Olivia was considered the worst storm in Mazatlán since a hurricane in 1943,[20] and following the storm, the city was declared a disaster zone.[18] Near the coastline and in tourist areas, damage reached $4 million (1975 USD, $18.6 million 2019 USD).[1] Across its path, Olivia killed 30 people and left 500 injured,[1] 17 of them severe.[19] Offshore, 20 of the deaths occurred when three shrimp boats were wrecked.[1] The winds damaged a wall at a prison, killing two prisoners and allowing others to escape.[14] Overall damage totaled $20 million (1975 USD, $93.1 million 2019 USD).[1]

Olivia is one of only three major hurricanes on record to strike Mazatlán, the others being the 1943 hurricane, as well as another in 1957; in addition Hurricane Tico in 1983 came close to striking the city.[21] Reconstruction began immediately, and the Secretariat of National Defense quickly deployed food and water to the storm victims. By a day after the storm's passage, the Mexican Navy sent two ships worth of relief supplies to Mazatlán, including water, medicine, and rescue equipment.[15] Three days after the storm passed through the region, relief workers began cleaning up the storm debris.[19]

See also[edit]


  1. ^ a b c d e f g h Robert A. Baum (April 1976). "Eastern North Pacific Tropical Cyclones of 1975" (PDF). Monthly Weather Review. American Meteorological Society. p. 487. Retrieved 2008-10-28.
  2. ^ a b National Hurricane Center; Hurricane Research Division; Central Pacific Hurricane Center. "The Northeast and North Central Pacific hurricane database 1949–2018". United States National Oceanic and Atmospheric Administration's National Weather Service. A guide on how to read the database is available here.
  3. ^ Kimberlain, Todd B.; Blake, Eric S.; Cangialosi, John P. (February 1, 2016). Hurricane Patricia (pdf) (Report). Tropical Cyclone Report. Miami, Florida: National Hurricane Center. Retrieved February 4, 2016.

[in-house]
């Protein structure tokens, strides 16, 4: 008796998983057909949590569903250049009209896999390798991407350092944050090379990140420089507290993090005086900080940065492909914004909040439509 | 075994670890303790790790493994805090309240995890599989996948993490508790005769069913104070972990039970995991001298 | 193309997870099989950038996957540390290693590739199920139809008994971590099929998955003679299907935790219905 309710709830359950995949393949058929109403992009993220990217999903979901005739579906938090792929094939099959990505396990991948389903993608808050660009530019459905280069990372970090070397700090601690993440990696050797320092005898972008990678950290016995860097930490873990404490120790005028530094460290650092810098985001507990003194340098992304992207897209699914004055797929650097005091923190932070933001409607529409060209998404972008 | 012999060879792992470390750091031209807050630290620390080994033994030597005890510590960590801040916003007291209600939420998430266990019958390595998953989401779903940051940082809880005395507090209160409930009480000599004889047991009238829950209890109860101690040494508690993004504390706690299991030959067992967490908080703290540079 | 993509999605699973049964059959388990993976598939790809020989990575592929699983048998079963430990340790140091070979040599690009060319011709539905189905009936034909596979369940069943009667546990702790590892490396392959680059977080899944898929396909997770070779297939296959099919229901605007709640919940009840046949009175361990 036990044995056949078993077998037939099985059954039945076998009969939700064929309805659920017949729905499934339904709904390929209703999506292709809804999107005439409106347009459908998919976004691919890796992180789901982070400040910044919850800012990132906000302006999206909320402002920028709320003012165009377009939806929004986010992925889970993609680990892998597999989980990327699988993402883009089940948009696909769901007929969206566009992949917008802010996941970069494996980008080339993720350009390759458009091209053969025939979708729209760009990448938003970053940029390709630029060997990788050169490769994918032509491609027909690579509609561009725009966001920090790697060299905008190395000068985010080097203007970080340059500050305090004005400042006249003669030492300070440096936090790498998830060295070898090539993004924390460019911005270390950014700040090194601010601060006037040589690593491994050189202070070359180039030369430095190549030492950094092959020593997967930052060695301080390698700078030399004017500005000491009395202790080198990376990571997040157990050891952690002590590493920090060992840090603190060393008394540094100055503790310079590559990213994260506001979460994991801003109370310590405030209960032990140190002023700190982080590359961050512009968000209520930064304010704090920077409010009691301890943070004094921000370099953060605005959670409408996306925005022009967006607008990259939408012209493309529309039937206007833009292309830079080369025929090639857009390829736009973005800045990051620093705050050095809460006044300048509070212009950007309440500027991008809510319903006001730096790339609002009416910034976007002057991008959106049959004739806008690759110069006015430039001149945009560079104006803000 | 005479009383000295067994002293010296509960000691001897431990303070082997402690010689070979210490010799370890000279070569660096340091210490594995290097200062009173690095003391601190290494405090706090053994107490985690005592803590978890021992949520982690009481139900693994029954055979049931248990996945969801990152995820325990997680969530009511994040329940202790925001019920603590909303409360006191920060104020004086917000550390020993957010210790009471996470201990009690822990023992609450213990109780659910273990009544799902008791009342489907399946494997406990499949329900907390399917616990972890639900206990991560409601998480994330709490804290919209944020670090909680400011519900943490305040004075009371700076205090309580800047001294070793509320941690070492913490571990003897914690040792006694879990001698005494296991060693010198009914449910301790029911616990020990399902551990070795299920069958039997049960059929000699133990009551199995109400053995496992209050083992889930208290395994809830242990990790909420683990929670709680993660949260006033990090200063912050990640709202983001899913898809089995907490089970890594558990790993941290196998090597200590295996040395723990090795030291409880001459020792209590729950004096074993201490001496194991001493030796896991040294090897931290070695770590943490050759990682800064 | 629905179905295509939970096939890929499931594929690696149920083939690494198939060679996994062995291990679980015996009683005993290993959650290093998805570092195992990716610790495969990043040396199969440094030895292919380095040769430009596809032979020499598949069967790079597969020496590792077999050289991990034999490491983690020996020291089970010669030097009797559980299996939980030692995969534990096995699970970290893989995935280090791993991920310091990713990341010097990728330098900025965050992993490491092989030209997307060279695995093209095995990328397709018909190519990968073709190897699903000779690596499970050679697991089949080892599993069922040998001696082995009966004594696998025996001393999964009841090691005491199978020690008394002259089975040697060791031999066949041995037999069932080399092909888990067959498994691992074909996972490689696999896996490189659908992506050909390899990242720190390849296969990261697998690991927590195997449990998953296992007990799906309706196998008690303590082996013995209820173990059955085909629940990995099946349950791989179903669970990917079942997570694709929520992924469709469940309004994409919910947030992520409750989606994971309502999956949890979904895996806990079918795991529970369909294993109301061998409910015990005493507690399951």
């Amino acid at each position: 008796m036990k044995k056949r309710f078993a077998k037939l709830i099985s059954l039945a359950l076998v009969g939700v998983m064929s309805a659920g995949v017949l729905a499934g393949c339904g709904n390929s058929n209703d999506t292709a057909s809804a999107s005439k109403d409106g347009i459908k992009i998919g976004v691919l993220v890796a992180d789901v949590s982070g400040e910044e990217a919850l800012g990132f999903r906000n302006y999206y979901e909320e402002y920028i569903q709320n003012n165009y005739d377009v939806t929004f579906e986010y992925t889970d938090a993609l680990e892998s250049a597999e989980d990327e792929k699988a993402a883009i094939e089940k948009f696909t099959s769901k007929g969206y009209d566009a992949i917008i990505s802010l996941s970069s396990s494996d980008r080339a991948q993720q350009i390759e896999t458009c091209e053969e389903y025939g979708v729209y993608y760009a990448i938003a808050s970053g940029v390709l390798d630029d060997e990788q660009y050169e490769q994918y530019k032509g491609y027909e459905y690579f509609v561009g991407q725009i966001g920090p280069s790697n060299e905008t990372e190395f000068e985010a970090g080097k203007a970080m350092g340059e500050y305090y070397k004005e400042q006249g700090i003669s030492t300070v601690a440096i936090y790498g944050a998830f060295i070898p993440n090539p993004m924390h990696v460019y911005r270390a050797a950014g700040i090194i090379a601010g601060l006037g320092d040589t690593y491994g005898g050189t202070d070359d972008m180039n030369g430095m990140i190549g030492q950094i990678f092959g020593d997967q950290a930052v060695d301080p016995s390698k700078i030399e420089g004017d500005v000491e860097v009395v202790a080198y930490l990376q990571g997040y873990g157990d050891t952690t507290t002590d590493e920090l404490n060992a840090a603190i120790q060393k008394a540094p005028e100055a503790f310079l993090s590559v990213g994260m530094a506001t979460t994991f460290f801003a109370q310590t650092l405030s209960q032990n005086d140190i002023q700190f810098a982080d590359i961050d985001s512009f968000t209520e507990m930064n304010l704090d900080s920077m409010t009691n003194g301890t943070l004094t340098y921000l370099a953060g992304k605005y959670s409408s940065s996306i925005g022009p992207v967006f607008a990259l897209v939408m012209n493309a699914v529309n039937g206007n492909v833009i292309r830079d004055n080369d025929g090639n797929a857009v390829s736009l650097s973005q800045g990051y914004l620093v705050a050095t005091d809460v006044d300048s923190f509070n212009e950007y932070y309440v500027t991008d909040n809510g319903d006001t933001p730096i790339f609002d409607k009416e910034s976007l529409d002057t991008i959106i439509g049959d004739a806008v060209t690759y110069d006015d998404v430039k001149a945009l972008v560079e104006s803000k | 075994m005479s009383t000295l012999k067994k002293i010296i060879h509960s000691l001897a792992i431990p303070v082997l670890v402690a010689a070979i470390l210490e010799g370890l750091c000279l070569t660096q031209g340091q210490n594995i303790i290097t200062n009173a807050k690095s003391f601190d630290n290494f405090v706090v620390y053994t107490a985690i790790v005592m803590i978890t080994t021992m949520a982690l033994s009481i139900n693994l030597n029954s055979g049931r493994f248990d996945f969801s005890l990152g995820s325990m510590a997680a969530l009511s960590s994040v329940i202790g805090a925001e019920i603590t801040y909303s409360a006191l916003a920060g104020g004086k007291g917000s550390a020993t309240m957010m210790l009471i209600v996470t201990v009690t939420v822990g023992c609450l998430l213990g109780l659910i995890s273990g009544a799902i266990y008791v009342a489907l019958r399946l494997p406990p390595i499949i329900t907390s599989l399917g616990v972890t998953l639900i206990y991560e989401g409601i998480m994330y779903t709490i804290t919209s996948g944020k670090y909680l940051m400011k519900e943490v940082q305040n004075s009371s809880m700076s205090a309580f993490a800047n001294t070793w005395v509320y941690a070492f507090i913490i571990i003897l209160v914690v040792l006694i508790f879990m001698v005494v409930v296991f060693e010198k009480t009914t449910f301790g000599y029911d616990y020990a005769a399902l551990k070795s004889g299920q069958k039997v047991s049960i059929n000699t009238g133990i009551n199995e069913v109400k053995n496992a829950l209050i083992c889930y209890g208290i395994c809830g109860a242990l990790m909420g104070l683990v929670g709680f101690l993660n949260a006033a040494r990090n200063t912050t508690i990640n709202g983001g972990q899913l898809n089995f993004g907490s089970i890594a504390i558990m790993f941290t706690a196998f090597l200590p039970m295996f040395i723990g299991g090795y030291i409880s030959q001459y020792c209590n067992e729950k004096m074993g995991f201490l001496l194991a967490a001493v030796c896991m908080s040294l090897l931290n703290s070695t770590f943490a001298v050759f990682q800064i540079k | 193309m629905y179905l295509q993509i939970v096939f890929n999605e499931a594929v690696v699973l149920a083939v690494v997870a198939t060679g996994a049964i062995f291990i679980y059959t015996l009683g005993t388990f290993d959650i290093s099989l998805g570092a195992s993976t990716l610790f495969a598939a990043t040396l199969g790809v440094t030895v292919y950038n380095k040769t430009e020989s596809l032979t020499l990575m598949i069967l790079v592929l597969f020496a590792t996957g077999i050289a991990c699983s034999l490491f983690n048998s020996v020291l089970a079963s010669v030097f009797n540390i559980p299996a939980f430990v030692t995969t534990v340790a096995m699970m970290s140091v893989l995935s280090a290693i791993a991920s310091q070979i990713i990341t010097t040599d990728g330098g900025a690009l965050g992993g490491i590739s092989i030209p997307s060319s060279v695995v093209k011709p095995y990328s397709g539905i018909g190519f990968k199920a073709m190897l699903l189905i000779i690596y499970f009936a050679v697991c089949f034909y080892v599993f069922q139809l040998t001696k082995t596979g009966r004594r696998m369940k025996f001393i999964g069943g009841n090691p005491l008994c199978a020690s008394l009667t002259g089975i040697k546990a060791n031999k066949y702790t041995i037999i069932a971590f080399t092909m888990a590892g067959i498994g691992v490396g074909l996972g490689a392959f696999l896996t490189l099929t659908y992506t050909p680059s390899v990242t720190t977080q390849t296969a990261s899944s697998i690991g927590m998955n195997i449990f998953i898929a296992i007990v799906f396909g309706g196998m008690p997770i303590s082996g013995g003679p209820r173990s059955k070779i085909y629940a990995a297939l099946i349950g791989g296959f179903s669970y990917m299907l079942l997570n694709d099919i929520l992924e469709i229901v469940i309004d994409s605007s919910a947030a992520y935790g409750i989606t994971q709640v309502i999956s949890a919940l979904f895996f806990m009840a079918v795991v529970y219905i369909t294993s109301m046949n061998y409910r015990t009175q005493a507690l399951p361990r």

4. ^ a b Emil B., Gunther (April 1977). "Eastern North Pacific Tropical Cyclones of 1976". Monthly Weather Review. Eastern Pacific Hurricane Center. 105 (4): 508–522. Bibcode:1977MWRv..105..508G. doi:10.1175/1520-0493(1977)105<0508:EPTCO>2.0.CO;2. Retrieved October 11, 2011.
  5. ^ Central Pacific Hurricane Center (1993). The 1992 Central Pacific Tropical Cyclone Season (Report). Honolulu, Hawaii: National Oceanic and Atmospheric Administration. Retrieved November 24, 2003.
  6. ^ a b c Blake, Eric S; Gibney, Ethan J; Brown, Daniel P; Mainelli, Michelle; Franklin, James L; Kimberlain, Todd B; Hammer, Gregory R (2009). Tropical Cyclones of the Eastern North Pacific Basin, 1949-2006 (PDF). Archived from the original on July 28, 2013. Retrieved June 14, 2013.
  7. ^ Franklin, James L. (December 26, 2002). Hurricane Kenna (pdf) (Report). Tropical Cyclone Report. Miami, Florida: National Hurricane Center. Retrieved October 11, 2011.
  8. ^ Emil B., Gunther; Cross, R. L. (July 1984). "Eastern North Pacific Tropical Cyclones of 1983". Monthly Weather Review. Eastern Pacific Hurricane Center. 112 (7): 1419–1440. Bibcode:1984MWRv..112.1419G. doi:10.1175/1520-0493(1984)112<1419:ENPTCO>2.0.CO;2. Retrieved October 11, 2011.
  9. ^ Knabb, Richard D. (November 30, 2006). Hurricane Lane (pdf) (Report). Tropical Cyclone Report. Miami, Florida: National Hurricane Center. Retrieved October 11, 2011.
  10. ^ Cangialosi, John P.; Kimberlain, Todd B. (December 19, 2014). Hurricane Odile (pdf) (Report). Tropical Cyclone Report. Miami, Florida: National Hurricane Center. Retrieved March 4, 2015.
  11. ^ Robert A., Baum (April 1976). "Eastern North Pacific Tropical Cyclones of 1975". Monthly Weather Review. Weather Service Forecast Center. 104 (4): 475–488. Bibcode:1976MWRv..104..475B. doi:10.1175/1520-0493(1976)104<0475:ENPTCO>2.0.CO;2. Retrieved October 11, 2011.
  12. ^ Mayfield, Britt Max (November 18, 1989). Hurricane Kiko (Report). Preliminary Report. Miami, Florida: National Weather Service. p. 6. Retrieved October 11, 2011.
  13. ^ Brennan, Michael J. (April 2, 2019). Hurricane Willa (pdf) (Report). Tropical Cyclone Report. Miami, Florida: National Hurricane Center. Retrieved April 3, 2019.
  14. ^ a b c Staff Writer. "Hurricane Leaves Two Dead". The Victoria Advocate. Associated Press. Retrieved 2011-02-11.
  15. ^ a b c Enrique Vega Ayala (2009-10-20). ""Olivia": Cuatro horas de miedo" (in Spanish). Noroeste. Retrieved 2011-02-11.
  16. ^ David M. Roth (2009-07-23). "Hurricane Olivia - October 21-26, 1975". Hydrometeorological Prediction Center. Retrieved 2011-02-11.
  17. ^ a b Staff Writer (1975-10-26). "30000 Homeless, 25 dead in Hurricane". Tri City Herald. Associated Press. Retrieved 2011-02-11.
  18. ^ a b Staff Writer (1975-10-27). "Hurricane kills 27". The Deseret News. United Press International. Retrieved 2011-02-11.
  19. ^ a b c John Schmidt (1975-10-28). "Farmers View Wreckage". The Calgary Herald. Retrieved 2011-02-11.
  20. ^ Staff Writer (1975-10-28). "Storm Damage Cleanup Begins". Bangor Daily News. Retrieved 2011-02-11.
  21. ^ R. G. Handlers and S. Brand (June 2001). "Tropical Cyclones Affecting Mazatlan". NRL Monterrey. Archived from the original on 2011-06-11. Retrieved 2009-06-07.